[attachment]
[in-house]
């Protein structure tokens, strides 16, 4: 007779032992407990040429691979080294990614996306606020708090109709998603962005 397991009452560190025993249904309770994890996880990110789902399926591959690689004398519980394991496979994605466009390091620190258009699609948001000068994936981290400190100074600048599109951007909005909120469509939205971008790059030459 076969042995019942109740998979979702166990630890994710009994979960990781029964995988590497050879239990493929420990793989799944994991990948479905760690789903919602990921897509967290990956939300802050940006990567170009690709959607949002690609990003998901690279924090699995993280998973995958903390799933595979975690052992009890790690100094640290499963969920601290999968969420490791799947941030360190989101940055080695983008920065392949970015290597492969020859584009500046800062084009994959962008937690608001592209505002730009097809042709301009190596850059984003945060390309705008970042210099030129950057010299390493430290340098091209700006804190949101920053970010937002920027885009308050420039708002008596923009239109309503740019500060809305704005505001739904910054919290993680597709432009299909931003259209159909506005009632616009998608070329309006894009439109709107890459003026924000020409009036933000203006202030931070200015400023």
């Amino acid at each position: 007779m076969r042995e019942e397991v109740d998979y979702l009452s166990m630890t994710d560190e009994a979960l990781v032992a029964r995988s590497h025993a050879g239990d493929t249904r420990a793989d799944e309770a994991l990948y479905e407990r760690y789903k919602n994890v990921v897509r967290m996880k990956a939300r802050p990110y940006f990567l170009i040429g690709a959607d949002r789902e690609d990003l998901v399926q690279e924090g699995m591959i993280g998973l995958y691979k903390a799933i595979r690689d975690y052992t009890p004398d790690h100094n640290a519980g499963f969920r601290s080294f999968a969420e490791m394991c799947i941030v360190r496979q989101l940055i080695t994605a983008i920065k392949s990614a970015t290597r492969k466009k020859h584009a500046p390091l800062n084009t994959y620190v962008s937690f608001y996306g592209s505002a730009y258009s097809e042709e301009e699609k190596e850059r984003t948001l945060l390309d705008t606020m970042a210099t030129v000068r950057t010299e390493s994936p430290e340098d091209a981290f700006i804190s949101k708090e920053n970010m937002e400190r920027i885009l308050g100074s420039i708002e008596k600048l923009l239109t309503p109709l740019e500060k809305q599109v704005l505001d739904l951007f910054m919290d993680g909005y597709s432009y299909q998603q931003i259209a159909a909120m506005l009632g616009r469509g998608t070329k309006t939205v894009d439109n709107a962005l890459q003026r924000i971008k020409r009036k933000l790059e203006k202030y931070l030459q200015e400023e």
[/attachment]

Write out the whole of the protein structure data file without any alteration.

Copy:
[in-house]
């Protein structure tokens, strides 16, 4: 007779032992407990040429691979080294990614996306606020708090109709998603962005 397991009452560190025993249904309770994890996880990110789902399926591959690689004398519980394991496979994605466009390091620190258009699609948001000068994936981290400190100074600048599109951007909005909120469509939205971008790059030459 076969042995019942109740998979979702166990630890994710009994979960990781029964995988590497050879239990493929420990793989799944994991990948479905760690789903919602990921897509967290990956939300802050940006990567170009690709959607949002690609990003998901690279924090699995993280998973995958903390799933595979975690052992009890790690100094640290499963969920601290999968969420490791799947941030360190989101940055080695983008920065392949970015290597492969020859584009500046800062084009994959962008937690608001592209505002730009097809042709301009190596850059984003945060390309705008970042210099030129950057010299390493430290340098091209700006804190949101920053970010937002920027885009308050420039708002008596923009239109309503740019500060809305704005505001739904910054919290993680597709432009299909931003259209159909506005009632616009998608070329309006894009439109709107890459003026924000020409009036933000203006202030931070200015400023």
């Amino acid at each position: 007779m076969r042995e019942e397991v109740d998979y979702l009452s166990m630890t994710d560190e009994a979960l990781v032992a029964r995988s590497h025993a050879g239990d493929t249904r420990a793989d799944e309770a994991l990948y479905e407990r760690y789903k919602n994890v990921v897509r967290m996880k990956a939300r802050p990110y940006f990567l170009i040429g690709a959607d949002r789902e690609d990003l998901v399926q690279e924090g699995m591959i993280g998973l995958y691979k903390a799933i595979r690689d975690y052992t009890p004398d790690h100094n640290a519980g499963f969920r601290s080294f999968a969420e490791m394991c799947i941030v360190r496979q989101l940055i080695t994605a983008i920065k392949s990614a970015t290597r492969k466009k020859h584009a500046p390091l800062n084009t994959y620190v962008s937690f608001y996306g592209s505002a730009y258009s097809e042709e301009e699609k190596e850059r984003t948001l945060l390309d705008t606020m970042a210099t030129v000068r950057t010299e390493s994936p430290e340098d091209a981290f700006i804190s949101k708090e920053n970010m937002e400190r920027i885009l308050g100074s420039i708002e008596k600048l923009l239109t309503p109709l740019e500060k809305q599109v704005l505001d739904l951007f910054m919290d993680g909005y597709s432009y299909q998603q931003i259209a159909a909120m506005l009632g616009r469509g998608t070329k309006t939205v894009d439109n709107a962005l890459q003026r924000i971008k020409r009036k933000l790059e203006k202030y931070l030459q200015e400023e």